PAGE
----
Critically, the Celestial speakers utilize Origin Acoustics’ patented “tool-less” installation mounting system, called Zip-Cliq. It’s one of the easiest and cleverest mounting systems I’ve ever worked with; and, fortunately for me, the Celestial BOC106 speakers fit precisely in the Origin Acoustics mounting rings that were still installed in the ceiling from my Director D108 review. All I did was twist and pull the D108s from their mounts, and then push and twist the Celestial BOC106 speakers back into the same ring. The Celestial BOC106 models have magnets buried in the plastic of the bayonet ring that align and hold the grilles in place. “Burying” the magnets in plastic is part of Origin Acoustics’ “proprietary Weather-X coating process” that includes the use of stainless steel hardware and a coating on the grilles. The result is a speaker that can function under extreme moisture conditions (all of the Bang & Olufsen Celestial speakers are IPX6 rated) and, according to Origin Acoustics, “prevent rust for over 10 years.” The speakers aren’t designed for outdoor use per se, but they can definitely be installed in bathrooms, saunas, indoor pools, sweat lodges, yachts, cruise ships, dinghies, and other unusually wet locations.


If that unassuming, round white grille (with an outer ring of aluminum trim to discreetly dress it up) that comes with each BOC106 doesn’t float your boat, there’s an optional stillunassuming, square, perforated-metal, white grille to use instead. On the other hand, if circular is fine but unassuming is most definitely not fine with you, the Celestial range’s Advanced Grille (the standard grille is confusingly called the Premium Grille) is pure Bang & Olufsen in terms of style, design, fit, and finish. In fact, these Advanced Grilles are all made in B&O’s impressive production facility in Struer, Denmark, where they are milled out of a solid block of billet aluminum, precision CNC-machined, and anodized. (B&O didn’t invent aluminum, but they are known for their work with this material across their product lines.) Rather than being perforated, the Advanced Grille has a series of curvaceous slots that begin at the top of the grille with a single dot and gradually radiate outward, expanding like ripples in a pond, then gracefully flattening out towards the bottom. Unlike the Premium Grille, the Advanced Grille has the B&O logo embossed across a solid section at the bottom of the grille.


I showed an early sample of an Advanced Grille to everyone I know (man, woman, child, even the ghost who inhabits the upstairs of my house), and all thought it was gorgeous, extremely classy, and—surprisingly to me—totally worth the $395/each price. (“Each” in the price is not a typo.) I must admit that I was skeptical about someone spending what amounts to an additional 25 percent of the cost of the speaker for a grille that will be mostly unnoticed, but I began to appreciate its special beauty. That being said, its benefit is aesthetic, not acoustic, so it’s a statement of style and luxury rather than a necessary performance accessory.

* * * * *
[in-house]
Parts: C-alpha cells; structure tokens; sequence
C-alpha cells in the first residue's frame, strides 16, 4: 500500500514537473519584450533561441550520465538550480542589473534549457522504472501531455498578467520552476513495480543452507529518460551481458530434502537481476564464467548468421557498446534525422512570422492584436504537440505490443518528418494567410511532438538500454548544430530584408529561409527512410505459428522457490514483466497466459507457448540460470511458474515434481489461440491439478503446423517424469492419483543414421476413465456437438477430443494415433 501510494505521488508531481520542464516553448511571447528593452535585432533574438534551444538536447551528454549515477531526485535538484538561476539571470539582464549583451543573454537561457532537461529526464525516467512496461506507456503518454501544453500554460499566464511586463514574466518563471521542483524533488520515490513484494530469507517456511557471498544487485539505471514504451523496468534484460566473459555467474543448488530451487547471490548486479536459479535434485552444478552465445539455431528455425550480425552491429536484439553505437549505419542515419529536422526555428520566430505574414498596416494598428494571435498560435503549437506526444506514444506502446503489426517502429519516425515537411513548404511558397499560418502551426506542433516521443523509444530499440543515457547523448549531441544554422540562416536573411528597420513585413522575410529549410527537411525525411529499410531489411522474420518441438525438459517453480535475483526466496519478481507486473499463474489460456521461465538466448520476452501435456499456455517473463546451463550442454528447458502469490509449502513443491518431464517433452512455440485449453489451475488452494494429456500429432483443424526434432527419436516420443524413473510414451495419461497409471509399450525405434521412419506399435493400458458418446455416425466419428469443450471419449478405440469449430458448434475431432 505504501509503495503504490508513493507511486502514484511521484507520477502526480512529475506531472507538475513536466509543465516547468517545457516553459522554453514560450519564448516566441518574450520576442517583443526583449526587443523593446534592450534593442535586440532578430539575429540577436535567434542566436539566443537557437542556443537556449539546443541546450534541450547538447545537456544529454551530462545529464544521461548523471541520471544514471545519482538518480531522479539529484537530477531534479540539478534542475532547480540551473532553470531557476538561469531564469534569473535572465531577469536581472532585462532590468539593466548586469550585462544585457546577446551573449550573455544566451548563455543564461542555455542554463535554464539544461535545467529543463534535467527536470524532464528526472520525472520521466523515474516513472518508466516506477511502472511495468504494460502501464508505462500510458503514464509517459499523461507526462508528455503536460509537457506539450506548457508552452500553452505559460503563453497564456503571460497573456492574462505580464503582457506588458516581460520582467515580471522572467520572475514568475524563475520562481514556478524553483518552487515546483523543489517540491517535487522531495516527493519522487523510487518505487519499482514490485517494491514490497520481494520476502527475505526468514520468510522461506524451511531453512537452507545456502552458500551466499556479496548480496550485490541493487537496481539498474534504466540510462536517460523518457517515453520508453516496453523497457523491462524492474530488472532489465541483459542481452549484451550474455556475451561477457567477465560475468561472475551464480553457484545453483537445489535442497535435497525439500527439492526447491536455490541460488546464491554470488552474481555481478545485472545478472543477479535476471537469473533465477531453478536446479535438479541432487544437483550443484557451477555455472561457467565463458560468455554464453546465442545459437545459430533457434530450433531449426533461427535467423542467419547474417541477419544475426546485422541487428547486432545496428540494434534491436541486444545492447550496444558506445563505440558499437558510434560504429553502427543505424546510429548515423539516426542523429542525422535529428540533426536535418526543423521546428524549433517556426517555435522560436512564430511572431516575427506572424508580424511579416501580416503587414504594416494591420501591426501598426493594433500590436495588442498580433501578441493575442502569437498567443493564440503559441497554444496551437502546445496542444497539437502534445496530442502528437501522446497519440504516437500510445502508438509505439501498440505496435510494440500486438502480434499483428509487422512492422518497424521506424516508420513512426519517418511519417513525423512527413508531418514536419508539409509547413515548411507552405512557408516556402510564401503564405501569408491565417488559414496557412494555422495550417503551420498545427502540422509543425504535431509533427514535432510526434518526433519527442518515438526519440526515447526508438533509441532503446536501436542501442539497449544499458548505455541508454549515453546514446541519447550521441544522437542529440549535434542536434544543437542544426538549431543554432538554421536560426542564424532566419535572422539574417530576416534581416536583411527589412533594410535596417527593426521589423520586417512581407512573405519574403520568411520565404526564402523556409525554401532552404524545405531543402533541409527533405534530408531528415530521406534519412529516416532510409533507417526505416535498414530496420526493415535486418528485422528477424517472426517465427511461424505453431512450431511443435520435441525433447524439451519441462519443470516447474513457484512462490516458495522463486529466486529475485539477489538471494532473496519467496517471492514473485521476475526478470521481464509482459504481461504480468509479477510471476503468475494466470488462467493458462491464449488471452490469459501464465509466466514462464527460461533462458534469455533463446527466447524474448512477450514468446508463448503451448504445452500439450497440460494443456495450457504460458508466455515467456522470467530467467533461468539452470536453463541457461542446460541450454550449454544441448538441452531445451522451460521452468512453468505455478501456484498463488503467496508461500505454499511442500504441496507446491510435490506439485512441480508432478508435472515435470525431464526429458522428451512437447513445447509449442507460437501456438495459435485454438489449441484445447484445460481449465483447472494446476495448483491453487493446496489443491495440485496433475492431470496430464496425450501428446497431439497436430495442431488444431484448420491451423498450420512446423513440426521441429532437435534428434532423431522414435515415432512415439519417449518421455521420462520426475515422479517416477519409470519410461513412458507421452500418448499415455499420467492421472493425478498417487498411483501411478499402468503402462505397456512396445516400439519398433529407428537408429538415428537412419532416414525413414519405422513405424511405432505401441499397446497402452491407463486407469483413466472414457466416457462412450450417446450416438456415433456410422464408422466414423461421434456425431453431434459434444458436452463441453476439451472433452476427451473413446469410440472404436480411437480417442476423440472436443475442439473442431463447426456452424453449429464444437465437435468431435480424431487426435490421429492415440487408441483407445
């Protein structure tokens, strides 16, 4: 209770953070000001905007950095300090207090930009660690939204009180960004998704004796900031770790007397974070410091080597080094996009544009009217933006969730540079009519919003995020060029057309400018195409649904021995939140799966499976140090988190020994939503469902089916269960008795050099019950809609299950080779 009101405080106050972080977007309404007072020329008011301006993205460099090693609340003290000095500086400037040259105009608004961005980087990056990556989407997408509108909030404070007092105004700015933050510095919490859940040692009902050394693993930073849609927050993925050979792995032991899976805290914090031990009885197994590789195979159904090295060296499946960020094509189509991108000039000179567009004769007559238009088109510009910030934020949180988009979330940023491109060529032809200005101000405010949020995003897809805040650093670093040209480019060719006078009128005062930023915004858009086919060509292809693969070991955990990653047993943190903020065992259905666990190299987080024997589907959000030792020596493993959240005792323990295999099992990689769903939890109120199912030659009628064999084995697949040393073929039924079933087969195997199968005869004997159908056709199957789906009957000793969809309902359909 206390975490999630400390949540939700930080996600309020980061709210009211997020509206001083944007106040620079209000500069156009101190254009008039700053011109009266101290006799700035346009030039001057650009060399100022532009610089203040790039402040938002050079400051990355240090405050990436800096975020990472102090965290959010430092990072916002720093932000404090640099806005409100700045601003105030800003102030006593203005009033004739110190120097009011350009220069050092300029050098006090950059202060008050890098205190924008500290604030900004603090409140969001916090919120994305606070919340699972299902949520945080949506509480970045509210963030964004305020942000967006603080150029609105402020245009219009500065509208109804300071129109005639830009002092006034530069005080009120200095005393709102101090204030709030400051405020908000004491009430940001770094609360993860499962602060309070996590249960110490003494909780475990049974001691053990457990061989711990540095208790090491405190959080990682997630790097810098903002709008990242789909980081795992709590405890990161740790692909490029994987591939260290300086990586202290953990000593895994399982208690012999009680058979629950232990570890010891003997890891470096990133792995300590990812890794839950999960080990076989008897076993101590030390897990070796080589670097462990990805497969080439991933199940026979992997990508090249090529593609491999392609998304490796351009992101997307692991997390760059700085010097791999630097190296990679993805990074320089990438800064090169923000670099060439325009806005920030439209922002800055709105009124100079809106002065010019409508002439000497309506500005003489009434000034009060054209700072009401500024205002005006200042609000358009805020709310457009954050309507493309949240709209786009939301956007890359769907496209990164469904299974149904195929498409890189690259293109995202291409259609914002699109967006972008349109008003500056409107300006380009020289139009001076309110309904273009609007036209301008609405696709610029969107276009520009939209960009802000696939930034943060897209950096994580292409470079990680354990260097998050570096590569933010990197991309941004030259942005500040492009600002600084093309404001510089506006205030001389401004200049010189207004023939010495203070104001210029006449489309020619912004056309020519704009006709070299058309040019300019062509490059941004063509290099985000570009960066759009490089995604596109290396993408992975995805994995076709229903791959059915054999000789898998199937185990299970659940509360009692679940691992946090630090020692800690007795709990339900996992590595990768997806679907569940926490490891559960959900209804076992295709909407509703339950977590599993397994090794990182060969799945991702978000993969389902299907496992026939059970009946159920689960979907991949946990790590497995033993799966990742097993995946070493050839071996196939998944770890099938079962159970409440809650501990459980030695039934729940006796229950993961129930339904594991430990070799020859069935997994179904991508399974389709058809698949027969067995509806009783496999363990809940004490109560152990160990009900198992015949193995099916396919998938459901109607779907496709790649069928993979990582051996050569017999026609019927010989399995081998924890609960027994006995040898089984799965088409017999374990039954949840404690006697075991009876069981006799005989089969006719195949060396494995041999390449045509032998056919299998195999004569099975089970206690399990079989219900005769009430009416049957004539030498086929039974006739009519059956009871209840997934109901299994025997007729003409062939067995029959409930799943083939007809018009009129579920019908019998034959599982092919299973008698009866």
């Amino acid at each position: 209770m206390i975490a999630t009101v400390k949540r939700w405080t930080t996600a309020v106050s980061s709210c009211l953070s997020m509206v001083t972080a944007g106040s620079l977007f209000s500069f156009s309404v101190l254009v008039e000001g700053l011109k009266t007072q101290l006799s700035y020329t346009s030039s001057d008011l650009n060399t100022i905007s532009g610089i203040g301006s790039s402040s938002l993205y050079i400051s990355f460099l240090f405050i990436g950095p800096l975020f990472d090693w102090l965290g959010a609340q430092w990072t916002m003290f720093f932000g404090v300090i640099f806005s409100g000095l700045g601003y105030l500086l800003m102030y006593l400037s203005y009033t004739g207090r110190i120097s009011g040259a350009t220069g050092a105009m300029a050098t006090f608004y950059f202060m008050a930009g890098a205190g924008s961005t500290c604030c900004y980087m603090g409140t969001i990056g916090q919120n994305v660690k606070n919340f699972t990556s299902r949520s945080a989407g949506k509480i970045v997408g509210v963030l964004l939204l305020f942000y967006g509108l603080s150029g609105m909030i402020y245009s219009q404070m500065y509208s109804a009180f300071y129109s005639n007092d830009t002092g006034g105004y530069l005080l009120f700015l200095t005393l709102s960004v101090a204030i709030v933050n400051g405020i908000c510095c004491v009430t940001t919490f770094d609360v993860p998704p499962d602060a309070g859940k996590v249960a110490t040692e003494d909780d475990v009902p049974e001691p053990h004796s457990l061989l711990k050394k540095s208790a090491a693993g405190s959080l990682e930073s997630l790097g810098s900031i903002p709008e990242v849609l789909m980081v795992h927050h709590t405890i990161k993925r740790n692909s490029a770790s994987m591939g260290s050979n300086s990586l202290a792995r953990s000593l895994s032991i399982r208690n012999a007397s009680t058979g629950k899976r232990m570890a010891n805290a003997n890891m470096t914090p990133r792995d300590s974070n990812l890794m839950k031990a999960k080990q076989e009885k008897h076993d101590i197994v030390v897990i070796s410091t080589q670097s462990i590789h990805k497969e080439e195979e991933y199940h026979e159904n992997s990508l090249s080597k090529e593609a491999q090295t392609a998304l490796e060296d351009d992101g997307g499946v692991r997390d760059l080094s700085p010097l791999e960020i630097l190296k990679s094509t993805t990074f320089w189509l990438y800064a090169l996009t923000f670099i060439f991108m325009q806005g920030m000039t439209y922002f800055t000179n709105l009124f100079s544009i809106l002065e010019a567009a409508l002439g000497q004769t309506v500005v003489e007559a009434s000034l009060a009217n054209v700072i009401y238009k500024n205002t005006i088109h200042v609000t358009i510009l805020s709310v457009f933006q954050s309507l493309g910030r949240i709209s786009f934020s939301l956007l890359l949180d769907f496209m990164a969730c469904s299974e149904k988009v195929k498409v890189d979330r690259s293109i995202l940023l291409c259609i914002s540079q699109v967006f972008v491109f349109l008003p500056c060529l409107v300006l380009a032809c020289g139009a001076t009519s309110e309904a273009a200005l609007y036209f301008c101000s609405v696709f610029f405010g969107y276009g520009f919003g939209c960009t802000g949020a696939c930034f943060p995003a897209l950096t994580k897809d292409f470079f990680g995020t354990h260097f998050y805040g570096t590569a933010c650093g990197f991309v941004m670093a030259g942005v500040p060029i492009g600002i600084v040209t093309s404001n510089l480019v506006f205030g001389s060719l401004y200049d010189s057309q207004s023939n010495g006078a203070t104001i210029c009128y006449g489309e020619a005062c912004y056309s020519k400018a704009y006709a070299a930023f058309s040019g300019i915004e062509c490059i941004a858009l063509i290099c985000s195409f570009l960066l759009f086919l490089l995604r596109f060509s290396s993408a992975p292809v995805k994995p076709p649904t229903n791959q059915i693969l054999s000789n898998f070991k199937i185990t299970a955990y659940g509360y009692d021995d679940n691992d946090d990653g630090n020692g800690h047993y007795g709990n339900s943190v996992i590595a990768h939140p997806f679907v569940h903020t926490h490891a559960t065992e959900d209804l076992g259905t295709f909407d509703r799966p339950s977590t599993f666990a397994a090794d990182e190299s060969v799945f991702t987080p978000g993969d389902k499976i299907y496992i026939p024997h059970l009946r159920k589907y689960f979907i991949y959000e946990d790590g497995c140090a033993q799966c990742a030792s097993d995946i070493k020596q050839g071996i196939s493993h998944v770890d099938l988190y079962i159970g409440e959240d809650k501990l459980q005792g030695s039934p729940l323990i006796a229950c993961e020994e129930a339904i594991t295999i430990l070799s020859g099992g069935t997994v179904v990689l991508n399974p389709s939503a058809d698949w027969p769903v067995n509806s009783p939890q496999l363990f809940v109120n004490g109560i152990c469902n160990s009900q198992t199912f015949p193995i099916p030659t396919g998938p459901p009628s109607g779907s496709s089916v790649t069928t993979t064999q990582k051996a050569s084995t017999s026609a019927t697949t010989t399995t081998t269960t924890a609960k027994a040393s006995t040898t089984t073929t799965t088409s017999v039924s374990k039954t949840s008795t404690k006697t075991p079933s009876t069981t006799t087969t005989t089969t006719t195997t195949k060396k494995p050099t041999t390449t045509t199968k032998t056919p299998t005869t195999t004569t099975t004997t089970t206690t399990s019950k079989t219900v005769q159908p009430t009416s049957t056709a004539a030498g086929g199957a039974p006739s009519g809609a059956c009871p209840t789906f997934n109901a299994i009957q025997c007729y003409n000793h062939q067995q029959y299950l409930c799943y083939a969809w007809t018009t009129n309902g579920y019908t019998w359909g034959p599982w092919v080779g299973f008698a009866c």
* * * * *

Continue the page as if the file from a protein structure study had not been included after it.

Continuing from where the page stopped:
Cutting Hertz
Regardless of which grille is on the front, the three-way Celestial BOC106 in-ceiling speaker includes a 10-inch glass-fiber cone woofer, a 4-inch glass-fiber inverted-dome midrange, and a 1-inch silk dome tweeter in what Origin Acoustics calls a “TriLinear Configuration”—essentially a tweeter/midrange/woofer shish-kebab (without the skewer). The midrange/tweeter pod can independently pivot up to 18 degrees off axis, allowing the installer to “aim” the most directional range of the speaker’s sound toward the listening position, a feature that’s very beneficial for a home theater setup or serious stereo listening. There are also three-position bass and treble adjustment switches on the speakers for additional tweaking of the sound. The tweeter assembly has a tiny bar, cheekily called a “tonearm” here, spanning halfway across the front of the dome, pinning it at the center. According to Origin Acoustics, this increases the stability of the dome so it can play louder with smoother dispersion. The company also says that the “X-Wave Woofer Surround” on the 10-inch driver is not only a suspension element that helps maintain the optimal linear excursion of the woofer, but also helps terminate unwanted frequencies that reflect up and down along the cone.